A retrospective chart review was performed for patients discharged in 2015 with an ICD9 diagnosis of cirrhosis in a nine-month period. An index consisting of 95 patients was created, noting laboratory evaluation of cirrhosis upon admission, and prior history of cirrhosis laboratory evaluation.
Ninety-five patients were evaluated with an average age of 48 years. Forty-nine patients were discharged with the diagnosis of alcoholic cirrhosis, 30 patients with alcoholic hepatitis, 14 patients with cirrhosis unspecified and two patients with autoimmune hepatitis (diagnosis known on admission). Sixty-one patients (64%) carried a diagnosis of cirrhosis prior to the hospital admission.
Table 1 reviews the results of screening tests performed in these patients, the frequency of positive results, and the number of repeated tests that were performed. Of note, further review performed on patients with positive screening tests showed that seven of nine patients with a ceruloplasmin below reference range had further work-up such us urinary copper testing and the single patient that had a low Alpha-1-antitrypsin level did not undergo further work-up. Also of note, there were two positive antinuclear antibody screenings at a titer of 1:320 or greater. One patient had idiopathic cirrhosis and follow-up at an outside clinic was planned while the other patient had alcoholic hepatitis and this test was thought to be a false positive with plans to repeat testing in the future, which has not occurred at follow-up appointments.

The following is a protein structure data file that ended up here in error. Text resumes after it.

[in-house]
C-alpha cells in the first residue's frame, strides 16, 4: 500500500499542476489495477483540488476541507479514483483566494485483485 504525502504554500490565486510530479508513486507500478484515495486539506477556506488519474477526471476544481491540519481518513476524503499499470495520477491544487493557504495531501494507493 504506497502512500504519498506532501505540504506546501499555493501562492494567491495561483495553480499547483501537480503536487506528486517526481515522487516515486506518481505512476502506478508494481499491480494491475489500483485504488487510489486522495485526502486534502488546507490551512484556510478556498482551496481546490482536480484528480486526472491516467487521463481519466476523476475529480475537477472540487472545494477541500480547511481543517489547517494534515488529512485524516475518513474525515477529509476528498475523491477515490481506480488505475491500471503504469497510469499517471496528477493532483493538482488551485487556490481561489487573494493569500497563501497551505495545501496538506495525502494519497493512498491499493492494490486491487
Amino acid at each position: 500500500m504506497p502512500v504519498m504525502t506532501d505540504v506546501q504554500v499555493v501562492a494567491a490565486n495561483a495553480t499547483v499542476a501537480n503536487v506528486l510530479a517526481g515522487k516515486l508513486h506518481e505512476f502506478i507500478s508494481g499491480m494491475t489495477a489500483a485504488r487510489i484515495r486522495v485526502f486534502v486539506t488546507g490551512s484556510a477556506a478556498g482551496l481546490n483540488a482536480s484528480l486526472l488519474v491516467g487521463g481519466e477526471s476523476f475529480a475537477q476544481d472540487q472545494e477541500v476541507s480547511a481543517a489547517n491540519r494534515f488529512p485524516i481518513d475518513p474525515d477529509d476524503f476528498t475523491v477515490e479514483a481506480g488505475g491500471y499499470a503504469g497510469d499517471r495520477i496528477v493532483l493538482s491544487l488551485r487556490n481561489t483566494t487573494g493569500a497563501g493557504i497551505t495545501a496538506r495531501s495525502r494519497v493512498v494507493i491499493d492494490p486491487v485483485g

The diagnosis of cirrhosis should involve a thorough history and physical exam with appropriate evaluation for reversible or familial etiologies. Given high readmission rates, redundant work-up is common. An estimated 60 repeat laboratory tests were ordered in 95 patients. Furthermore, it was noted that abnormal lab values did not routinely receive further investigation. Several possibilities for this lack of follow up testing include the ordering of tests in patients with low pre-test probability of disease or high false-positive rate and the lack of algorithm to follow up positive results leading to possible lapses in patient care. Further quality improvement efforts will aim to target these areas to improve the value of inpatient cirrhosis work-up and management.
To cite this abstract:Wong, M; Huerta, S II; Orner, J; Sidhu, N; Miller, J; Matani, S; Lacy, M . REDUNDANT TESTING IN THE DIAGNOSIS OF CIRRHOSIS. Abstract published at Hospital Medicine 2017, May 1-4, 2017; Las Vegas, Nev. Abstract 315. Journal of Hospital Medicine. 2017; 12 (suppl 2). https://www.shmabstracts.com/abstract/redundant-testing-in-the-diagnosis-of-cirrhosis/. Accessed January 22, 2020.